Airdrieonians FC, long known to their fans and others as The Diamonds, has a unique place in Scottish football history.
Formed in 1878, a decade earlier than Glasgow Celtic, Airdrieonians made their reputation locally in 1885 by winning a charity football tournament run by the local cricket club. The following year Airdrieonians furthered that reputation nationally by inflicting a 10-2 defeat upon Glasgow Rangers, that club's worst known loss on its own ground.
The 1920s brought an era of resounding success, the culmination of which was victory over Hibernian in the Scottish FA Cup in 1924. From 1922 to 1926, only Rangers and Celtic prevented Airdrieonians from winning the Scottish League.
Thanks to the daring cup runs that were the club's trademark, once in a lifetime occasions became commonplace for Diamond fans. In addition to their 1924 win, Airdrieonians appeared in no fewer than three other Scottish FA Cup Finals, and innumerable other semi-finals both in that tournament and in the Scottish League Cup. Airdrieonians won the Spring Cup in 1976, captained by the legendary Derek Whiteford, and the Bells Challenge Cup in both 2000 and 2001.
The history of the Diamonds is littered with glittering achievements and football landmarks, beginning with the awarding of the game's first-ever penalty kick in 1891, and a 33-year unbroken run in Scotland's top division after winning what was then called the Second League in 1902-03.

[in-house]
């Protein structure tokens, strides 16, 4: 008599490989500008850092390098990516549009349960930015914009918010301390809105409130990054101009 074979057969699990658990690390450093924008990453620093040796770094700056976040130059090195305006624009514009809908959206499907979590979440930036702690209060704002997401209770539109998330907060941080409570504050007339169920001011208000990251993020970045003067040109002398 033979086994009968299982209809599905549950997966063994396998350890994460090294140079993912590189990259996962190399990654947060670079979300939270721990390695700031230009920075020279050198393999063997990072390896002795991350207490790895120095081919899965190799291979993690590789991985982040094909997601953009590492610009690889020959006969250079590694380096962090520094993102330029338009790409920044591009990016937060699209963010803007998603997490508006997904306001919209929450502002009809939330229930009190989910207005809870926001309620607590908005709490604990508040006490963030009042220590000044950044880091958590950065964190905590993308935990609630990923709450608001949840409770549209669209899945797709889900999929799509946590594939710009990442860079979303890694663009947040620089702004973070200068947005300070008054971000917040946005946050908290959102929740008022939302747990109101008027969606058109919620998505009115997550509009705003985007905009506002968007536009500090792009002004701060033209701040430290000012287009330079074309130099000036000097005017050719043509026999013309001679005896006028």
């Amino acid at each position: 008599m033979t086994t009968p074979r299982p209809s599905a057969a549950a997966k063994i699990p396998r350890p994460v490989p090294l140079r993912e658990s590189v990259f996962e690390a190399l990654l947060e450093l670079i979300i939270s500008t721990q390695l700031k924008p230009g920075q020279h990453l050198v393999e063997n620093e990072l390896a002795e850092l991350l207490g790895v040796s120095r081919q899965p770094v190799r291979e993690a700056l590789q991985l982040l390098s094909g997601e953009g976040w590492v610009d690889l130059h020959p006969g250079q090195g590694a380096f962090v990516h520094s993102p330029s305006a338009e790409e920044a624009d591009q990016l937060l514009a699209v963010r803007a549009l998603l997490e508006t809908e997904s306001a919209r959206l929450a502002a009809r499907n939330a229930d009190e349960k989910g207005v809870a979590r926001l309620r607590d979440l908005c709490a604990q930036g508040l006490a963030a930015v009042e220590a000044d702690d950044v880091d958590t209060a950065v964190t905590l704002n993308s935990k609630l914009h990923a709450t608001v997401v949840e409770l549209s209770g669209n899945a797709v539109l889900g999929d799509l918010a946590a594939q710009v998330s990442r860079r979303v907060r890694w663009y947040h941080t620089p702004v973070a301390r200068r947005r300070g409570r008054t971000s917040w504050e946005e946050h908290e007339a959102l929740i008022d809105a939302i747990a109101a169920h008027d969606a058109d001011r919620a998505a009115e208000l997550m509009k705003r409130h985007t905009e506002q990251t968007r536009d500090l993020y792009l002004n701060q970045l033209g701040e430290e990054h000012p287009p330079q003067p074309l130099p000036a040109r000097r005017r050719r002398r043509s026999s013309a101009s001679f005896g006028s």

Hughie Gallacher, one of the all-time great centre-forwards, sprang to national and international prominence as an Airdrie player. Manchester United poached their manager in October 1921. Stanley Matthews played in the famous shirt in the 1940 War Cup semi-final replay. The first-ever international penalty shoot-out in football took place at Broomfield, as Airdrie dumped English top division leaders Nottingham Forest out of the inaugural British (Texaco) Cup in 1970.
In the same competition a season later, three other English First Division clubs, Manchester City, Huddersfield Town and Derby County, experienced first hand how hard a Diamond can be. Managed by Brian Clough at the height of his powers, Derby scraped through to victory in the final on the narrowest of margins after a 0-0 first-leg draw at Broomfield. Derby became champions of the English Football League a matter of days later, demonstrating just how excellent that Airdrie team was.
All this, and more, from a club where the players could train only for a couple of hours three times a week, at the end of the working day in their real jobs, as teachers, car salesmen, electricians, builders' labourers and dustbinmen.
Having been driven into full liquidation in May 2002, Airdrieonians FC became even more famous for being the first Scottish senior club to go out of business since Third Lanark in 1967. The spirit lived on, though, as the town welcomed Airdrie United into being, and saw it win the Bells Challenge Cup in 2008. Thanks to the efforts of owner and chairman Jim Ballantyne, the name Airdrieonians was restored in time for the start of the 2013-14 season. We're at last back to two lions - and a cockerel - on the shirt.
This history was written by Brian Bollen, author of 'Images of Sport: Airdrieonians FC'. Visit Brian's website here.